ALBUQUERQUE, N.M. (KRQE) – An Albuquerque woman is on life support and not expected to survive after she was allegedly beaten by her husband. Bernalillo County deputies had responded to a domestic violence call at the couple’s home just days before, so did they miss the red flags? When deputies responded to the South Valley home last weekend, they questioned the couple, separated them for the evening, and left. Days later, 42-year-old Kristy Rivera was brain dead, and her husband was charged with murder.
Bernalillo County Sheriff’s deputies said 54-year-old Jerome Gutierrez admitted to beating his wife of ten years, which doctors said left her brain dead. Court documents state last Saturday, deputies responded to a domestic violence call at the couple’s South Valley home. Rivera told deputies Gutierrez slapped and hit her after an argument, then pulled a gun on her. Deputies noted that Rivera could not make eye contact and had slow and slurred responses.
However, since deputies did not see any physical evidence and Gutierrez denied the claims, deputies did not arrest him. Jessie Fierro with the Domestic Violence Resource Center said that is not enough. “There are many things that can happen without showing outward injury,” Fierro said.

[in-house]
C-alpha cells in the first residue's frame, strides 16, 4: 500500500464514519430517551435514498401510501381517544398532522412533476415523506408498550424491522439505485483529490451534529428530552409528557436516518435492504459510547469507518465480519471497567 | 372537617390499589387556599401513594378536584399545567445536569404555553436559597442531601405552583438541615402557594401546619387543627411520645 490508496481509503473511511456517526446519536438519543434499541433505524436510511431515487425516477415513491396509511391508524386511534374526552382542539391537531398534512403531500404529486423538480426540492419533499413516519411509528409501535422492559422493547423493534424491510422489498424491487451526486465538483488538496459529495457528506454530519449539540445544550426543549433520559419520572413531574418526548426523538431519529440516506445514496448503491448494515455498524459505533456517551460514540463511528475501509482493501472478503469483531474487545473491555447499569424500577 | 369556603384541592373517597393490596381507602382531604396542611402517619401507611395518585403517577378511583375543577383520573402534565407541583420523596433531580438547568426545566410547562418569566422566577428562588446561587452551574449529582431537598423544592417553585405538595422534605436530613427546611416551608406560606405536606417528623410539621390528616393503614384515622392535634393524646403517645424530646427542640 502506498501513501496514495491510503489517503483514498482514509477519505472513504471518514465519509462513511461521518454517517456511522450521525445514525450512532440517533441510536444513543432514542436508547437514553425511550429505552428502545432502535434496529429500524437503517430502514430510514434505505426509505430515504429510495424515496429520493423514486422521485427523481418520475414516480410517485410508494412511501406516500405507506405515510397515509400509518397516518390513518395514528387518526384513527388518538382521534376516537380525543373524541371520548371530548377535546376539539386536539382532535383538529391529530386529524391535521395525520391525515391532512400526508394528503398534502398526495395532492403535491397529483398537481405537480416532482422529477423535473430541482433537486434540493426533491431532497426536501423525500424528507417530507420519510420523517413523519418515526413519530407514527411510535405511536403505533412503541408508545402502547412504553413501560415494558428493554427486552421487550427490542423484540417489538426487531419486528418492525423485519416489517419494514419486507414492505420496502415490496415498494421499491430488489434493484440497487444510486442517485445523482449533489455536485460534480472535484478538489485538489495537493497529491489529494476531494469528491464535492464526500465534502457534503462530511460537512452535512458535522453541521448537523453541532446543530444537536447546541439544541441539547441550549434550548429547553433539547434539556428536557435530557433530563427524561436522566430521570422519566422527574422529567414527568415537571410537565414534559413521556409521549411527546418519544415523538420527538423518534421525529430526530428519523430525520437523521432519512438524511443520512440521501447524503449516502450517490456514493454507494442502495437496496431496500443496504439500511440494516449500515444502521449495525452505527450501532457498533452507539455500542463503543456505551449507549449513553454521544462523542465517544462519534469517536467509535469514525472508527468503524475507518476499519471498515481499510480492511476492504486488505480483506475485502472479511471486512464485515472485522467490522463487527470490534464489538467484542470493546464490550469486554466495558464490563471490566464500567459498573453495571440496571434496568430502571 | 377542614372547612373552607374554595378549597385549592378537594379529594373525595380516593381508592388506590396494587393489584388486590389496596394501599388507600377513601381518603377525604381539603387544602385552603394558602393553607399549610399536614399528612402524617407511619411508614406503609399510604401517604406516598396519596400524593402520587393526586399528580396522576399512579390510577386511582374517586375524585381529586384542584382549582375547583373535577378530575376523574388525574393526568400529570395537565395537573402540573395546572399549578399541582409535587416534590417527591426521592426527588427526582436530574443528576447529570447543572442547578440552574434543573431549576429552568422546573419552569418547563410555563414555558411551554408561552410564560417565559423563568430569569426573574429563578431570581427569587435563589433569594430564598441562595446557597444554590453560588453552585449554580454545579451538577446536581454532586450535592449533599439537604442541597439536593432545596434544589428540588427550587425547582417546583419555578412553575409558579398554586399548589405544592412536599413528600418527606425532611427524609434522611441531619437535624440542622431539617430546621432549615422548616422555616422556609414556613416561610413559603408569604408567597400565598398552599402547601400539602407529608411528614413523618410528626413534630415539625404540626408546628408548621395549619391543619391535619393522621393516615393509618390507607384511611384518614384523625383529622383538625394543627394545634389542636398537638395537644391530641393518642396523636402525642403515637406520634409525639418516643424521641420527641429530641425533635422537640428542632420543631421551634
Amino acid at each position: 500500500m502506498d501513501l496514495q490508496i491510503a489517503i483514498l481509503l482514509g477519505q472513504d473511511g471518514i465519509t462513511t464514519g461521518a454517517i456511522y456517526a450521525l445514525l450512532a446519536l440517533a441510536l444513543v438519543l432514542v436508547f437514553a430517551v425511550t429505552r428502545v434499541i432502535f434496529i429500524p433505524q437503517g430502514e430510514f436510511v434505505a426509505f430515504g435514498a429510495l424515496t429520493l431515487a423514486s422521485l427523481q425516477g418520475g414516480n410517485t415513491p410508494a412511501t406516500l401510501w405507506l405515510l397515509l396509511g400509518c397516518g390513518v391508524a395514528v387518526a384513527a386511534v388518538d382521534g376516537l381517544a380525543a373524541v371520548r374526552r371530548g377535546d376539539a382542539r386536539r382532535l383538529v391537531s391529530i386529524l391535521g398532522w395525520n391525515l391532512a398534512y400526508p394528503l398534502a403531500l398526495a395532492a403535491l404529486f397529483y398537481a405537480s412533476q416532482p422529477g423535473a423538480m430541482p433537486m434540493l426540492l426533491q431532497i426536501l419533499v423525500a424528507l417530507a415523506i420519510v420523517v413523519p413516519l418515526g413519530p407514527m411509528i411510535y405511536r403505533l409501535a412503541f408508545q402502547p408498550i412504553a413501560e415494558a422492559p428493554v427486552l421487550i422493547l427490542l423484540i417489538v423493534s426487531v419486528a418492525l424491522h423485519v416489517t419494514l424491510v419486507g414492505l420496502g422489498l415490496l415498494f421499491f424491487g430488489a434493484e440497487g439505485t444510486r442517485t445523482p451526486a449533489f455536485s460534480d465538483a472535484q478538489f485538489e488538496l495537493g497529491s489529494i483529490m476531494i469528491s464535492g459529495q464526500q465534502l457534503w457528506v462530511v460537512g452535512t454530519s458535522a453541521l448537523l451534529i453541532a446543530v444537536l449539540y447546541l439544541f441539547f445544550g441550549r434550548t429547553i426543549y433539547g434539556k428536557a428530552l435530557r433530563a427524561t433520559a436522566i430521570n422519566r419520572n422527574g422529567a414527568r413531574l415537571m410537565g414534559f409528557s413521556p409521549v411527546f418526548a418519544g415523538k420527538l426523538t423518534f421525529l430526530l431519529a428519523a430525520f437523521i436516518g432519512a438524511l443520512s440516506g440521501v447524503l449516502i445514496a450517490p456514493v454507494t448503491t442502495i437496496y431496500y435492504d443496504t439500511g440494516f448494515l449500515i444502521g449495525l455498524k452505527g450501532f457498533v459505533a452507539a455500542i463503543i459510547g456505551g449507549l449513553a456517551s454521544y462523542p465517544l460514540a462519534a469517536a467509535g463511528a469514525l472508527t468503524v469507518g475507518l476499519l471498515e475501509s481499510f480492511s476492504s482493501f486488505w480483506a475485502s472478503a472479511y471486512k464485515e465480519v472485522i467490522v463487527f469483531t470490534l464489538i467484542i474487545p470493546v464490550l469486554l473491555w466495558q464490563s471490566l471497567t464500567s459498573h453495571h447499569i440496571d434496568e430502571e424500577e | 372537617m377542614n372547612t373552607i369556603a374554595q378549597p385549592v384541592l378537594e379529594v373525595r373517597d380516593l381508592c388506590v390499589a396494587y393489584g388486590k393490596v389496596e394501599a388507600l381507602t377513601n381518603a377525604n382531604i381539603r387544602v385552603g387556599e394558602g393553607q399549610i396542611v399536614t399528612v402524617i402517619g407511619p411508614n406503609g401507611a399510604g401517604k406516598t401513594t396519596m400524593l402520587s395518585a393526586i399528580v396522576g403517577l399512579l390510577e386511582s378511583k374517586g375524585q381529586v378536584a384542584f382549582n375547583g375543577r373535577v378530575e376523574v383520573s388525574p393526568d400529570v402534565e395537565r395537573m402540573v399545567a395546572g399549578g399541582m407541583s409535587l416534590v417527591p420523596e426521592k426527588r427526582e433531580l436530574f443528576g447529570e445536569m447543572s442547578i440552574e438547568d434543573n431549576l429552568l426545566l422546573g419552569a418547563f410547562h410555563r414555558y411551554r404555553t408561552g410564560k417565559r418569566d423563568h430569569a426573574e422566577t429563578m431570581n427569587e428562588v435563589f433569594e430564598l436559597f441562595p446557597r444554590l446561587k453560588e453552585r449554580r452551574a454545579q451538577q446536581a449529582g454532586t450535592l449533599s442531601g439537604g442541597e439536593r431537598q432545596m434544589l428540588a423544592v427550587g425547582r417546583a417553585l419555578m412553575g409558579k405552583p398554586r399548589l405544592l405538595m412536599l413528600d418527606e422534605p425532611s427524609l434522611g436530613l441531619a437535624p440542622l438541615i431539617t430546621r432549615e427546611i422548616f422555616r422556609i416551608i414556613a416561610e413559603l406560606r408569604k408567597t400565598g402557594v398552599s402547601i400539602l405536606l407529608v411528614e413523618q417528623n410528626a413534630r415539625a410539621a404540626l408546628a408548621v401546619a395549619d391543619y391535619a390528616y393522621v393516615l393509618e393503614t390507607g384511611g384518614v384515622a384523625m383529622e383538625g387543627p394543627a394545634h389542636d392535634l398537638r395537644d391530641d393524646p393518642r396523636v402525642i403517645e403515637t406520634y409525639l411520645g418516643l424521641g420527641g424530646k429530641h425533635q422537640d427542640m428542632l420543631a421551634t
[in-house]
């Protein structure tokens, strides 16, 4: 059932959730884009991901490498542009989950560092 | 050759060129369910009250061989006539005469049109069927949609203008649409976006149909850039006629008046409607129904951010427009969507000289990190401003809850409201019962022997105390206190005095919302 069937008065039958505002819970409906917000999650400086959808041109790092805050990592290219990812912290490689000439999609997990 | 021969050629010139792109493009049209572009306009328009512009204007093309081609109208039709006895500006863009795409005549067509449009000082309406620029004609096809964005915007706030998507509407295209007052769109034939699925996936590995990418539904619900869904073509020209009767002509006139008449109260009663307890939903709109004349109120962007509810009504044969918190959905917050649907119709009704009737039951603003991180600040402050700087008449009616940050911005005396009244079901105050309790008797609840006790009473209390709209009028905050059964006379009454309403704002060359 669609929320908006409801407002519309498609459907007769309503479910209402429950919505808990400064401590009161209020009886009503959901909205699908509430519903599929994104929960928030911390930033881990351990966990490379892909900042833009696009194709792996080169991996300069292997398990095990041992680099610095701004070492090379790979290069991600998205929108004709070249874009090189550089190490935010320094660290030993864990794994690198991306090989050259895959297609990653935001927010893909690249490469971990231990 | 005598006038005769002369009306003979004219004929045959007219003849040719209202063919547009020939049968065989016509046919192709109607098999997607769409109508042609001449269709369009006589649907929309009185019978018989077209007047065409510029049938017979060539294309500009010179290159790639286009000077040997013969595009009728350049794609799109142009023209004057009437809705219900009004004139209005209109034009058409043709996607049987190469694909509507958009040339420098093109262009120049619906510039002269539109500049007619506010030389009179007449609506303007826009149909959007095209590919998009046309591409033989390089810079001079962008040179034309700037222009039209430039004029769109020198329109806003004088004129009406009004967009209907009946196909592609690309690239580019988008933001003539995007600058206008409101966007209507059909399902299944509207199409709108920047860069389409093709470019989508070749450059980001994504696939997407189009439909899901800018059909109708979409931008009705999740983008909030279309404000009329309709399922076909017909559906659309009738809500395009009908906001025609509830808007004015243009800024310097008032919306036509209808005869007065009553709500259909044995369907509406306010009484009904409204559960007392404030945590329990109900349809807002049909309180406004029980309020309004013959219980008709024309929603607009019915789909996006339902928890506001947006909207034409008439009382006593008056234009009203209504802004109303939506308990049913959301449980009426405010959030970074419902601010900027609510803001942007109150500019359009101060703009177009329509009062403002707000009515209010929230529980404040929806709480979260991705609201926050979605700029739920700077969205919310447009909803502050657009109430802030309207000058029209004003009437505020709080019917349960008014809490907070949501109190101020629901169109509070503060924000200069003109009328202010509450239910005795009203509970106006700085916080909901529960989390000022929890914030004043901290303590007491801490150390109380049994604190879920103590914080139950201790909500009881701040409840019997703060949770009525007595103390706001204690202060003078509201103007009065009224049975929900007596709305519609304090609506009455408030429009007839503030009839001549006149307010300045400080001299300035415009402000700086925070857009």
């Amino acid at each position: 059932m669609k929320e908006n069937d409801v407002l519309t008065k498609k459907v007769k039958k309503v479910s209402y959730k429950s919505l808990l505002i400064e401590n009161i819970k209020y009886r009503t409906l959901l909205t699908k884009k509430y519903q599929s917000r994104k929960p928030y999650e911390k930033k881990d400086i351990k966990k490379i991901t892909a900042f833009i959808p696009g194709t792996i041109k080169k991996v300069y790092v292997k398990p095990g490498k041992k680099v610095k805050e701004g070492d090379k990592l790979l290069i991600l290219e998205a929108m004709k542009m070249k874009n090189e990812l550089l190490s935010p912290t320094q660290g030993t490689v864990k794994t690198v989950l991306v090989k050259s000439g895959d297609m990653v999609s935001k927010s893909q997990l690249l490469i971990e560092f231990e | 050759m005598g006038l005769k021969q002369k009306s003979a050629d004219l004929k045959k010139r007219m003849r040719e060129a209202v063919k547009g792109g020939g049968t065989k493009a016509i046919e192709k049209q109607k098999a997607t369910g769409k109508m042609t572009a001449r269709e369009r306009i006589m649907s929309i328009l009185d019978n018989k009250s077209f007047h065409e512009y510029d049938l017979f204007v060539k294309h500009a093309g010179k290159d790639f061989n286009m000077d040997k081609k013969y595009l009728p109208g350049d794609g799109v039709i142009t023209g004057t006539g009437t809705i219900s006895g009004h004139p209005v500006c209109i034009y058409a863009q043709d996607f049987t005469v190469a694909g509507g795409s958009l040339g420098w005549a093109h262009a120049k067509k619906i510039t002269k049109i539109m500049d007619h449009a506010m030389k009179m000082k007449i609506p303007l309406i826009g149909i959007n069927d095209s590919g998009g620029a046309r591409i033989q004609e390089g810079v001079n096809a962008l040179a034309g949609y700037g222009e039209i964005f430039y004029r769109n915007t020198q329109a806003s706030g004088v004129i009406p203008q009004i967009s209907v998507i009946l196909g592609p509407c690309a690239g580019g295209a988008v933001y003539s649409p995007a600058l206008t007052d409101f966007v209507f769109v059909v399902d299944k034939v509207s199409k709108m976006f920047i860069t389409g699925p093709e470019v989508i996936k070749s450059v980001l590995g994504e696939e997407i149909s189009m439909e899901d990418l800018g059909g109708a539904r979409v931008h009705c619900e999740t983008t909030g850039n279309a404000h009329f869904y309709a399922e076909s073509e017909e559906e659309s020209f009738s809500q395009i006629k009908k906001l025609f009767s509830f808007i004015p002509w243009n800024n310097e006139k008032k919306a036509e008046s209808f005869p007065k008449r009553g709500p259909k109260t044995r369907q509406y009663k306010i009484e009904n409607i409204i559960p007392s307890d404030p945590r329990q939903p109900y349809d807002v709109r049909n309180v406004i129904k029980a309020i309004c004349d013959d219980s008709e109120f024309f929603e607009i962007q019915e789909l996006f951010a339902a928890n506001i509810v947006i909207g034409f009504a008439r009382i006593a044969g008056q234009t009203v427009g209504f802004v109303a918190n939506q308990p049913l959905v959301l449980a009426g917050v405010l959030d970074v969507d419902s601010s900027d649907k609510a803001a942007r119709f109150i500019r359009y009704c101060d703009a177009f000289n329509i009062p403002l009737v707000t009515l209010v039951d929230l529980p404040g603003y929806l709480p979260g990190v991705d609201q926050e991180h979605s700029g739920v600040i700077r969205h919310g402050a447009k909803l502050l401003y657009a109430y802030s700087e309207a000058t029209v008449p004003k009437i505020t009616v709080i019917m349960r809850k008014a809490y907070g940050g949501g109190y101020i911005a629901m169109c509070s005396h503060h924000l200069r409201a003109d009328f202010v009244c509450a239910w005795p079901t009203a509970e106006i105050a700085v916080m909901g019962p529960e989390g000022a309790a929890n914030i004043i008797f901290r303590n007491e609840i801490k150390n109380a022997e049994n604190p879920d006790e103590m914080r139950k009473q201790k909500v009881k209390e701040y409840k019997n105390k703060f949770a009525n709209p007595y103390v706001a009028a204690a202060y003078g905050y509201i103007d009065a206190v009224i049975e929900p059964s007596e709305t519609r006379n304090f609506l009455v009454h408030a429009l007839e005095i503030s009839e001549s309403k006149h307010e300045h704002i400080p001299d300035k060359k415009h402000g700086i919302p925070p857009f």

Then two days later, Gutierrez called 911 claiming Rivera had fallen in the bathroom and was unconscious. She was taken to UNM Hospital, but doctors there did not believe Gutierrez’s story. Doctors said Rivera’s injuries were commonly seen in high-velocity impacts like car accidents, ATV crashes, or blunt force trauma. Doctors said Rivera’s injuries were inconsistent with just falling and hitting your head. Deputies confronted Gutierrez who eventually admitted to abusing Rivera.
Gutierrez told deputies he pushed her, slammed her head into the wall, grabbed her by the throat, shook her, and fell on top of her on their front porch Saturday, the night deputies did not arrest him. It all happened in front of their five-year-old daughter.
Fierro said this is why victim advocates should be called out to every domestic violence scene to assist. “We see domestic violence numbers climbing,” Fierro said. “We should be seeing a huge uptick in our call-outs to the field. Unfortunately, we are not. I don’t know if it is because officers are pressured or pressed to get to another call.”
Fierro said comparing 2019 to 2021, they have seen a 100 percent increase month to month in victims calling their resource center. Fierro said she is reaching out to all police departments to see how they can help. Fierro had a meeting with BCSO Friday on how they can work together better.
BCSO declined an interview for this story. Rivera was the owner and manager of Edible Arrangements on the westside.